There was a flurry of diplomatic activity in Brussels and London over the weekend, as the European Union and British government tried but ultimately failed to reach a deal on Brexit before this week’s European Council meeting. The main obstacle: differing opinions on how best to handle the Irish border. Although Northern Ireland was rarely mentioned during the Brexit referendum campaign, it has become the central challenge to withdrawal negotiations. In a new paper—“Divided kingdom: How Brexit is remaking the UK’s constitutional order”—I examine the background to this dispute and the consequences of failing to resolve it. Here are five key takeaways.
1Why are people arguing about the Irish border?
In a June 2016 referendum, British voters chose to leave the EU by a narrow margin of 51.9 to 48.1 percent. Since March 2017, the U.K. and EU have been engaged in messy negotiations about the terms of divorce and the future relationship. The challenge of satisfactorily meeting the requirements of Northern Ireland’s unique circumstances has thus far precluded agreement on a final deal.
The U.K. is currently part of the EU’s customs union and single market. After Brexit, it will leave both: This will raise the status of the Irish border to that of a customs border, with associated checks and controls. In addition to creating practical and economic challenges, this is politically and psychologically unimaginable for many who live there.
At the December 2017 European Council meeting, the U.K. and EU adopted a joint report in which the U.K. pledged to avoid a hard border with Northern Ireland. Given the lack of formal British proposals for achieving this aim and uncertainty about whether it could be addressed within the future U.K.-EU relationship, Brussels insisted on adding a “backstop” provision to the withdrawal agreement. If London is unable to devise alternative arrangements, the backstop says that Northern Ireland will remain in the EU customs union and in “full regulatory alignment” (at least for goods) with the single market. This essentially eliminates the need for checks and controls at the Irish land border, pushing them to sea and air entry points to the island of Ireland.
British Prime Minister Theresa May’s Conservative government relies on support from Northern Ireland’s Democratic Unionist Party (DUP) to maintain a majority in the U.K. parliament, which has given the party an outsized role in Brexit negotiations. The DUP balked at the creation of an economic frontier between Great Britain and Northern Ireland, so London added a clause preventing “new regulatory barriers” to trade within the U.K. The EU later legally codified this political agreement in a Protocol on Ireland/Northern Ireland, which prompted objections from the U.K. government. Despite months of negotiations, the U.K. and EU have failed to agree on a workable solution.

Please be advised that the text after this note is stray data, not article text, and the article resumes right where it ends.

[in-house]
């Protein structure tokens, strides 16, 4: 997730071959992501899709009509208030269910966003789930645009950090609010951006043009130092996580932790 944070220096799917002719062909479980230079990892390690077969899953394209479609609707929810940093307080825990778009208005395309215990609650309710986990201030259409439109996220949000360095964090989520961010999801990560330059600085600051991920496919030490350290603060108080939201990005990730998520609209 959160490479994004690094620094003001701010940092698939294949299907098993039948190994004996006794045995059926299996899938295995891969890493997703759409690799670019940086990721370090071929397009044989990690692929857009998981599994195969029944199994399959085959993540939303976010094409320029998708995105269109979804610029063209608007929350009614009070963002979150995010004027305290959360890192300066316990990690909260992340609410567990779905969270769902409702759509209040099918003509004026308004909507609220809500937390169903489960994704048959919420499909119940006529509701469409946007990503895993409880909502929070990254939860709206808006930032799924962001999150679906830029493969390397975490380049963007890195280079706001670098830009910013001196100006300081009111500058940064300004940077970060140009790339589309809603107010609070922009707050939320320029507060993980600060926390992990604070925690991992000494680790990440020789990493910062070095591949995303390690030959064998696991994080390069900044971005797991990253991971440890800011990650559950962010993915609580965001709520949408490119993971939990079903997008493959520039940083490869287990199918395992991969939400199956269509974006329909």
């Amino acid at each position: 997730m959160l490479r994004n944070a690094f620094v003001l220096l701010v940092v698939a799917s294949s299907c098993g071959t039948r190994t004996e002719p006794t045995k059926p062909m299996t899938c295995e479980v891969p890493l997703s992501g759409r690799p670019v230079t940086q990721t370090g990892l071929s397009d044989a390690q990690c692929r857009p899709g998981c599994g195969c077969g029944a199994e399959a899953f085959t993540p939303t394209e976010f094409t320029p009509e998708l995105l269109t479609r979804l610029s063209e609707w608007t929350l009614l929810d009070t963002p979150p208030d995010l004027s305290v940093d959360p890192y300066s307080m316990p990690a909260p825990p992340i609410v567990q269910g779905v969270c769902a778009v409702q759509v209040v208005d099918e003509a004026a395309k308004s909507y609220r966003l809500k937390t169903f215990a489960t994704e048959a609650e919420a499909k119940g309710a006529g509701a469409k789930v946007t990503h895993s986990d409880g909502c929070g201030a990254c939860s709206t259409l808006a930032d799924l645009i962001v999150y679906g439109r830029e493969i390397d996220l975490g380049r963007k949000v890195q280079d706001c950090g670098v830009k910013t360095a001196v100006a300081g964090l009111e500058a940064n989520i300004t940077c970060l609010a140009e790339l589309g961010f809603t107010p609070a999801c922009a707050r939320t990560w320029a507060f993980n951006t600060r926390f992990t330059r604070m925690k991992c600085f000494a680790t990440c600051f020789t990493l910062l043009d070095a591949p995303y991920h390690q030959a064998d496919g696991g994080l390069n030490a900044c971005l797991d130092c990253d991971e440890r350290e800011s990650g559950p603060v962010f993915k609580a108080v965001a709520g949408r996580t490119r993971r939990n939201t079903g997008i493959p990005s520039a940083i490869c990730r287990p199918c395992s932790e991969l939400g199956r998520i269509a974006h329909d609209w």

The British government’s stated aims—leaving the EU single market and customs union, preventing a hard border with Ireland, and ensuring a countrywide approach to Brexit—have proven impossible to reconcile. May is running out of time in this high-stakes standoff, as Brexit takes effect on March 29, 2019. As the sides will almost certainly fail to finalize the withdrawal agreement and declaration on the future U.K.-EU relationship this week, there will likely be a special Council meeting in November (possibly without the U.K.). If a deal is reached, the question will then become whether the fractious U.K. parliament ratifies it. If it does not, there could be new elections, another referendum, or a plea for more time to renegotiate. Preparations are already underway for a no-deal scenario. In the worst case, the U.K. could crash out of the EU: This would mean no trade arrangement with the EU, a return to World Trade Organization (WTO) rules, and the imposition of a hard border with Ireland.
2Does Brexit affect the Good Friday Agreement?
The island of Ireland was divided in 1921: The Republic of Ireland gained independence from the U.K., while the six northern counties comprising Northern Ireland remained part of the union. The region’s constitutional status has been contested between the Protestant and predominantly unionist community, and the Catholic and largely nationalist community. This dispute led to decades of political turmoil and violence, often known as the Troubles, which cost over 3,600 lives.
The April 1998 signing of the Good Friday Agreement/Belfast Agreement enabled a comprehensive approach to governance and security. It took constitutional debates off the table by declaring that Northern Ireland will remain part of the U.K. unless there is “the consent of a majority of the people of Northern Ireland voting in a poll.” On the security side, the U.K. government reduced its military presence (including dismantling army posts, watchtowers, and checkpoints) and paramilitary groups decommissioned their weapons. The creation of an assembly with a power-sharing executive ensured representation of both communities in policymaking. The EU membership of both countries made this fragile peace more viable by enabling connections and removing physical, economic, and psychological barriers.
The Agreement, which celebrated its 20-year anniversary this April, did not fully resolve past tensions. There were no peace commissions or reconciliation efforts, nor has there been a durable answer to the constitutional question. Yet Northern Ireland slowly began moving in the right direction: Its new assembly focused on routine issues of governance; there was an influx of foreign investors; and relations improved between the U.K. and Ireland.